A Look at Whetzel Trace Travelers…

It was January 2010 when I first met Dan Sutton. I was a relatively new owner of a T@B and  heard some local teardrop trailer owners were gathering at Mounds State Park in Anderson, Indiana for a weekend camping event affectionately known as “Shiveree”.  For those who aren’t too familiar with the climate of central Indiana in the middle of January, things can get downright cold….ice cold!

My better half would not entertain the notion of cold weather camping, so I made this trip solo. Upon my arrival and set-up, Dan was the first “regular” to make his way over to introduce himself. It was a good “ice breaker” for me, as I had not camped with any of these folks before. My only interaction with them was through an online forum for teardrops & tiny trailers.

It wasn’t long into our conversation that I found out that Dan was not only a teardrop enthusiast, but he was also a builder. Dan’s trailer for the weekend was a relatively new 2009 teardrop that he had built, checking in at 5′ X 9′.

Since I’m the kind of guy that could put all of my skill of building a trailer in a thimble, it wasn’t hard for me to be impressed with Dan’s work. Plus, his Route 66 themed curtains were made of the same material as a shirt I had, so that scored big points with me. That, coupled with a turquoise boomerang Formica counter top in the galley, made this teardrop one worth having.

Dan’s been an outdoorsman practically all of his life, thanks to parents that introduced him to camping at a young age and then progressing through scouts. It was his time in the scouts where Dan got the inspiration for the name of his trailer business: Whetzel Trace Travelers. Jacob Whetzel was a pioneer in Indiana in the early 1800s and cut a trail across south central Indiana, later known as Whetzel’s Trace. Dan’s scout troop was part of the Whetzel Trace district, so as a tribute to his scouting days and to Jacob Whetzel,  he incorporated the name in his business in Greenwood, Indiana.

Ironically, Dan has a floundering economy to thank for becoming a full time teardrop trailer builder and vintage trailer repair specialist. “It was a hobby at first, but as the economy faltered, so did my primary business of home repair. But my campers started selling and it became full time”. It was at an outdoor show when he first saw a teardrop trailer at a display. “I knew I would somehow end up with one. After building my first one, many friends and family members asked for me to build them one as well”, Dan tells us. That was in 2004 and 16 trailers ago.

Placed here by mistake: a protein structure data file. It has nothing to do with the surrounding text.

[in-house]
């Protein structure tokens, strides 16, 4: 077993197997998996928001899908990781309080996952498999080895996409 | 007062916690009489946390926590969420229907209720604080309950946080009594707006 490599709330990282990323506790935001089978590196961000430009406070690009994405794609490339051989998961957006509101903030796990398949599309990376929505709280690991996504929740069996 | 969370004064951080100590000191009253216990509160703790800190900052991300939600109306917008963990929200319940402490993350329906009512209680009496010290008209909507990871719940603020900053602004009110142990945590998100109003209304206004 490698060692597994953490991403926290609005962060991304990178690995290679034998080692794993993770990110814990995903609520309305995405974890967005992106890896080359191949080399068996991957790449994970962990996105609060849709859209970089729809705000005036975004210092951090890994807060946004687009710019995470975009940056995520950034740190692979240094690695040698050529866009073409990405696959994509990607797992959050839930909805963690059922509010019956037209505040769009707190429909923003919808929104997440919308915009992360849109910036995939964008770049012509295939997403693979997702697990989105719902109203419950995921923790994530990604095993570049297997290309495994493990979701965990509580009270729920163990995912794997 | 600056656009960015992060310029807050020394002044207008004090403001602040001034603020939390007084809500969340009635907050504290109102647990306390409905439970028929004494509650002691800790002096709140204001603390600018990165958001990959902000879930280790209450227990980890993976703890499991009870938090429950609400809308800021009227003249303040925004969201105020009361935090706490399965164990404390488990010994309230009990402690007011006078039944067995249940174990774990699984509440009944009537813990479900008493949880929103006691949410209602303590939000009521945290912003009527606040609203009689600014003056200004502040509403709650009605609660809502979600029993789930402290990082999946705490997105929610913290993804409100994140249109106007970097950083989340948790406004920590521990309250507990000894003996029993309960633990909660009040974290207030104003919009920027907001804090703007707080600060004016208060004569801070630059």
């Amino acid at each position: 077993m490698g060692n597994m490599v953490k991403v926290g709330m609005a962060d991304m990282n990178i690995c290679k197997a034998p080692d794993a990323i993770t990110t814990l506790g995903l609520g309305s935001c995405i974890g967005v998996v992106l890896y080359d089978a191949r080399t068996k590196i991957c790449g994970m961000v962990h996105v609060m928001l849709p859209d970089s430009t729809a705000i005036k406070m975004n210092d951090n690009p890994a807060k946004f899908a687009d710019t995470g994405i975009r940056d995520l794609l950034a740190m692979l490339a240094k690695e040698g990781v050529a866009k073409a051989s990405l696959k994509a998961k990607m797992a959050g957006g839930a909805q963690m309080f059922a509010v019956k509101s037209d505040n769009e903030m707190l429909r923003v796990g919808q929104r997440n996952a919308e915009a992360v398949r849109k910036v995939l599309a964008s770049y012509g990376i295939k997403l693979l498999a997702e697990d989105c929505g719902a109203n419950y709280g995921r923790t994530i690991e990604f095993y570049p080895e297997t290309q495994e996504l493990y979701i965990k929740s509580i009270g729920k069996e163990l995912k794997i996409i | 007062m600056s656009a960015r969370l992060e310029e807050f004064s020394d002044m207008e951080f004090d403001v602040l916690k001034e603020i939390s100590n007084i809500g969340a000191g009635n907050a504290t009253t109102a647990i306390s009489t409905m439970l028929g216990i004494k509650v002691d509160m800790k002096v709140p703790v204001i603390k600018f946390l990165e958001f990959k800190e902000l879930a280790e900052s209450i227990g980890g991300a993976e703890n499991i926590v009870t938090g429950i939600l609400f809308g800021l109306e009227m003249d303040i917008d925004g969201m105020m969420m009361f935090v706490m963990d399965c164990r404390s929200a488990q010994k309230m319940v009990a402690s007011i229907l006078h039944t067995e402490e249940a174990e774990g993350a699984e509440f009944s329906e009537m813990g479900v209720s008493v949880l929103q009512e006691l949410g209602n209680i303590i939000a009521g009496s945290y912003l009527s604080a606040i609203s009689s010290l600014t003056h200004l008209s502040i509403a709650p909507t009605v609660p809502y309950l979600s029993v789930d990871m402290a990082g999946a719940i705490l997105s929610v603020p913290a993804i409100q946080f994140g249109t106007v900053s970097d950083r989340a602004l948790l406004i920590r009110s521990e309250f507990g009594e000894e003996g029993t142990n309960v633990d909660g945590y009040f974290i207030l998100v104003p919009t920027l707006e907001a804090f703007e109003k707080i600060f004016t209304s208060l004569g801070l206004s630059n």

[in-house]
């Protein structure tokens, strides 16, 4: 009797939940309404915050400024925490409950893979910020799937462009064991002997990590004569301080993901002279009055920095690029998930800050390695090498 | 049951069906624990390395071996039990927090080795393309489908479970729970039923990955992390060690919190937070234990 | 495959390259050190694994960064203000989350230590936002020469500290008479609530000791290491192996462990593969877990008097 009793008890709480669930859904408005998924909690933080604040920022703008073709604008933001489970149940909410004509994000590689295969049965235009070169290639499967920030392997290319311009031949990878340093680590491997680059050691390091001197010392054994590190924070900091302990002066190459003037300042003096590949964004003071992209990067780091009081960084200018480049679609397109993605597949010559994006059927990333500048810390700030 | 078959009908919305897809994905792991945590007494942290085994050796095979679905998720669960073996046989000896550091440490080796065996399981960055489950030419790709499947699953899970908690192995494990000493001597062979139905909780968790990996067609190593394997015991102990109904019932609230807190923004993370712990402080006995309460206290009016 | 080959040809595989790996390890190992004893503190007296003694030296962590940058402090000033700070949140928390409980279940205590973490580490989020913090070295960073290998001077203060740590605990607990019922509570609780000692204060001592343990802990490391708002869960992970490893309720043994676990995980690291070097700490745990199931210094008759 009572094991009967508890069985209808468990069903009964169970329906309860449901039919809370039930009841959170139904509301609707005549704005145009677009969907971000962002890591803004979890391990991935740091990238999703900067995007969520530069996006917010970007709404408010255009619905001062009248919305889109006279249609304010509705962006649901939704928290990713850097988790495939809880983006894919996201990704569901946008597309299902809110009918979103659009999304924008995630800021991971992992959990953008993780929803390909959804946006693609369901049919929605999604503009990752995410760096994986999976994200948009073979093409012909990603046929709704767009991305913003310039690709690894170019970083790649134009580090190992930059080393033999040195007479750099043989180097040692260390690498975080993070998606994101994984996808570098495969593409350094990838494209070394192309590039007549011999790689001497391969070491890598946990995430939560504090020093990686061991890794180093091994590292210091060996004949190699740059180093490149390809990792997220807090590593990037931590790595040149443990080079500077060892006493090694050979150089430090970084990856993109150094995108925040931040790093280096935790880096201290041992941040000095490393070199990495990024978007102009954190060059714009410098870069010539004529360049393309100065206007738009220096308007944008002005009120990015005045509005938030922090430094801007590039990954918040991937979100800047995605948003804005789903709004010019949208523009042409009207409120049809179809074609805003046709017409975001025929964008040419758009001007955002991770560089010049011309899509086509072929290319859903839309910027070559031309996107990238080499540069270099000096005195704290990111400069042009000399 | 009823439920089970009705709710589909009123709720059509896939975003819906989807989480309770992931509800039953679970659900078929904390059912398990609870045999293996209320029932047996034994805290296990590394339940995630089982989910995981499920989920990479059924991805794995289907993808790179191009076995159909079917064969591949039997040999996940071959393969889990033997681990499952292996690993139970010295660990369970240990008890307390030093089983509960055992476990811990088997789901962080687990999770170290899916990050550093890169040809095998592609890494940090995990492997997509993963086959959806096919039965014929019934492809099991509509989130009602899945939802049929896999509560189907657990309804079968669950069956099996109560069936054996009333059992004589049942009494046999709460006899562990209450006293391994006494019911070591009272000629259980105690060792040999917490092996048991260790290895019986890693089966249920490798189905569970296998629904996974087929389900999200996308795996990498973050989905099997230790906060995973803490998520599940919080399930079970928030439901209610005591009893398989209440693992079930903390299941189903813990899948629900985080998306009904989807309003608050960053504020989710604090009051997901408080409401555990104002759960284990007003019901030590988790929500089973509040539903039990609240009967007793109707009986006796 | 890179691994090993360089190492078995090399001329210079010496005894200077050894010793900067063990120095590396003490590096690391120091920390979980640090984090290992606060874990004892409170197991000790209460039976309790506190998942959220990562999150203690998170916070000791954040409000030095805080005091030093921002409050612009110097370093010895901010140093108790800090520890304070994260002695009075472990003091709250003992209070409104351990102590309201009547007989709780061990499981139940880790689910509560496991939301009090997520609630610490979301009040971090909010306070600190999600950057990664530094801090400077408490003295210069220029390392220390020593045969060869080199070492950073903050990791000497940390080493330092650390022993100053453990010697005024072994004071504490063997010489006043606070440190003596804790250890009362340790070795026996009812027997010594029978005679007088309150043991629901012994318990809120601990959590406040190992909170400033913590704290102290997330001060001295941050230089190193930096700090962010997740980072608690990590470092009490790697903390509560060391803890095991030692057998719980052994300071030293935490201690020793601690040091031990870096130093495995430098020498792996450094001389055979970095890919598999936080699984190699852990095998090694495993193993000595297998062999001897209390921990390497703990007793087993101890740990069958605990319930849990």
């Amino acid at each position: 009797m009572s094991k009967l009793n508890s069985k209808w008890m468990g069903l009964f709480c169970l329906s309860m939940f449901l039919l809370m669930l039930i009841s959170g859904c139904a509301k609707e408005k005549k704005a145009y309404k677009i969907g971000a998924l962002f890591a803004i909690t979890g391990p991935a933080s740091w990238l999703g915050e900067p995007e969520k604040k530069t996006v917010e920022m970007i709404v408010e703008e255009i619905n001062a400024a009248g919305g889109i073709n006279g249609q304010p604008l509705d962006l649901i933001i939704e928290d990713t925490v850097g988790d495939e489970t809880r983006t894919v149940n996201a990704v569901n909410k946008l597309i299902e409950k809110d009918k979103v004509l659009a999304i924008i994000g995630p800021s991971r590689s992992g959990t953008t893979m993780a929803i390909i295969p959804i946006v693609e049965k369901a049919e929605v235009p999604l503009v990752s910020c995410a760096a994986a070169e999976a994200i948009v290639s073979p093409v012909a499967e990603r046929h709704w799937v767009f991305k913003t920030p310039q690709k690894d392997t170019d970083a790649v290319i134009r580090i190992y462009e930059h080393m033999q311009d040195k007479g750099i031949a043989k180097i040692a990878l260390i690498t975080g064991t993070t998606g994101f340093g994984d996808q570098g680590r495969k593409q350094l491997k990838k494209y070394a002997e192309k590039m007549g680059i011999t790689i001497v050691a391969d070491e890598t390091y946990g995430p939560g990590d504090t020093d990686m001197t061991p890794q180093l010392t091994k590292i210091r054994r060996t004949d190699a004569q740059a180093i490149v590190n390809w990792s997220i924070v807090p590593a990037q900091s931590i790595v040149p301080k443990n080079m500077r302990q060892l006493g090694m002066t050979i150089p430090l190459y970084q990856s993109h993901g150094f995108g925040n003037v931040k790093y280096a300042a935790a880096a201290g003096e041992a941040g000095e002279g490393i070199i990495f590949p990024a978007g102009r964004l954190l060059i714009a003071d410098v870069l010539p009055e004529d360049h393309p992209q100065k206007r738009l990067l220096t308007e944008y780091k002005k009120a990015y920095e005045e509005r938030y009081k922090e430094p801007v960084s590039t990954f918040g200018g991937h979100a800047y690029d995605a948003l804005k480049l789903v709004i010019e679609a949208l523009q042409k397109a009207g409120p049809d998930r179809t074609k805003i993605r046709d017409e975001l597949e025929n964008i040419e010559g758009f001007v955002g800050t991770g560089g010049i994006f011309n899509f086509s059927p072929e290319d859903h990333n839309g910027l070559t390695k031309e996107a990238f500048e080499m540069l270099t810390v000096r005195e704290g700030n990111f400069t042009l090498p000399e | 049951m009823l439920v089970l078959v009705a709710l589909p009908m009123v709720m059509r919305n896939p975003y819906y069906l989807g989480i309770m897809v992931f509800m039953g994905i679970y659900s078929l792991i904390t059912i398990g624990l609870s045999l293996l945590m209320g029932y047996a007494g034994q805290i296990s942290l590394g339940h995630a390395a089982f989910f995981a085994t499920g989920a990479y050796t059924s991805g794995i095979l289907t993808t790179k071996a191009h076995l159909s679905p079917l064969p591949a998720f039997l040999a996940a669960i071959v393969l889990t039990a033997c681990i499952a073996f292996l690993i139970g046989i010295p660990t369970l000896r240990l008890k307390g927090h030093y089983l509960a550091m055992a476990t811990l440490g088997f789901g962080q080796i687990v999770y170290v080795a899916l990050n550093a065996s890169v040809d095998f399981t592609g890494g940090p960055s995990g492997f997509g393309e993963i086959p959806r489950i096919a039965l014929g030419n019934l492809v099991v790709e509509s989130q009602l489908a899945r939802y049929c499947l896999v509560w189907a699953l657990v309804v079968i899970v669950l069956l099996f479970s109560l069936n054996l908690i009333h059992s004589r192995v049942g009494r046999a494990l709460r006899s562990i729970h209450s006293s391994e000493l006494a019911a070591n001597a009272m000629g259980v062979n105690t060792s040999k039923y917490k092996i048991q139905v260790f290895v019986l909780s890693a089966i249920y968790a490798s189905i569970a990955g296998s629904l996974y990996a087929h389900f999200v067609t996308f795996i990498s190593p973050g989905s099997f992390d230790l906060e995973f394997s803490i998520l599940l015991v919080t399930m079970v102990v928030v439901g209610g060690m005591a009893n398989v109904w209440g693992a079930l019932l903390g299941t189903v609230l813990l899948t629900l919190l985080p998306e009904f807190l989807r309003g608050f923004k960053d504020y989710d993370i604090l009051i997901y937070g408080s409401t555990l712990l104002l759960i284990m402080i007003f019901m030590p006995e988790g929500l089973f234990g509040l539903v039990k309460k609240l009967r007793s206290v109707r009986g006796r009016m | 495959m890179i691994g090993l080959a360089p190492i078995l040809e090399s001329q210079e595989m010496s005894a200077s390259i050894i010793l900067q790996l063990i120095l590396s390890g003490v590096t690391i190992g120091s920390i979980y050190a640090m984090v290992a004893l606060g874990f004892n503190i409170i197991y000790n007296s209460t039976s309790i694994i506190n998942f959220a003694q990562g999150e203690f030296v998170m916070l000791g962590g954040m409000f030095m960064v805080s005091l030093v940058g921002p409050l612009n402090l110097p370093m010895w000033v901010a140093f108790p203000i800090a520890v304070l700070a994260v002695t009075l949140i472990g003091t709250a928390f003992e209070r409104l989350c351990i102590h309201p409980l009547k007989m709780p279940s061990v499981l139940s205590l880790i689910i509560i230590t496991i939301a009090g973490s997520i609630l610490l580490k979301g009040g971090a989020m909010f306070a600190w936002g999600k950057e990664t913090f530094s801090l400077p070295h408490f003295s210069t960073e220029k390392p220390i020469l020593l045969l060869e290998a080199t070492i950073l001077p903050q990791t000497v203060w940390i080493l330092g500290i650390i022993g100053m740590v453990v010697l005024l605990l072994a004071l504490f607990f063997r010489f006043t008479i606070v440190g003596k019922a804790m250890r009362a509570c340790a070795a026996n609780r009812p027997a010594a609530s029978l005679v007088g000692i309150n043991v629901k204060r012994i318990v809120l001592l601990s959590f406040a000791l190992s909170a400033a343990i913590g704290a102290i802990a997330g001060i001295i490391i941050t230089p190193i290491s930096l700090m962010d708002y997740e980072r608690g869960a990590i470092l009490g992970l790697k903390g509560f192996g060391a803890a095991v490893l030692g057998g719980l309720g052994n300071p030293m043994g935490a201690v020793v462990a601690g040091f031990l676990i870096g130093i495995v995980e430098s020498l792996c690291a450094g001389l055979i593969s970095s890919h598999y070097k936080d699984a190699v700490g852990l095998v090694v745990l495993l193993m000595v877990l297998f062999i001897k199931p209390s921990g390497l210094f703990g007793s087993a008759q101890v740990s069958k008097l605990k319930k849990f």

Dan still has plans to gradually expand his business. “Growth plans are in flux, as I have been getting a lot of calls regarding restored vintage campers, which I do also. But, I currently still work out of a small shop, and as most business’ needs grow, I too am looking for a larger shop and maybe even a store front”.

One of the advantages Dan has as a “mom & pop” trailer business is that he’s able to offer several designs, most to suit customer needs. And to ensure each trailer he builds gets the attention it deserves, he only works on one trailer at a time and doesn’t start another one until his current build is completed.

His designs vary quite a bit from each other. Contrasting his black 2009 (which has since been sold) is probably his signature trailer: The 2007 “Touring Lodge”, built of redwood and cedar…and a few antlers:

But the options don’t stop there. Dan is especially fond of the Kit Manufacturing teardrops, and has restored vintage Kits from the 1940’s…

and has built Kit clones as well:

Dan’s work as a trailer builder hasn’t gone unnoticed. In 2010, the Touring Lodge was voted Best Custom Built Teardrop at the East Coast Nationals in Virginia. But as good as his work as a builder is, his abilities in restoration are just as impressive, as evidenced by the before & after photos of this 1970 Yukon:

Here’s a brief TV segment from WTIU in Bloomington, Indiana, featuring Dan starting at the 3:40 mark, discussing the 1947 Kit, as well as another homebuilt model owned by Kurt Schlesselman:

Dan’s skills, as well as his flexibilities in customer needs, make him a rare commodity in the teardrop & small trailer business. Whether you want a modern style teardrop built, a vintage style teardrop built, or have a vintage teardrop or smaller trailer (pre-1975)  that needs restoration, Whetzel Trace Travelers can handle the job. Scout’s honor!


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4 Responses to A Look at Whetzel Trace Travelers…

  1. Bob Suber

    Great article, Pat! Enjoyed seeing his work at the T&TTT (or whatever) rally last summer. Nice red T@B in the early pics!

    P.S. Subscribed to American Road today (with a gift subscription to another R@B couple we know)!


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  4. Debby Kozikowski

    I know this is a really old thread, but wanted to respond to it anyway in hopes that someone interested in having a teardrop custom built stumbles across this – like I did. Dan Sutton built a custom teardrop for me a few years ago and his work is phenomenal. He is very talented and I couldn’t be happier with my teardrop. His craftsmanship and work ethic is outstanding. So, if you’re in the Indy are and thinking about having a teardrop built, reach out to Dan! You won’t be disappointed…

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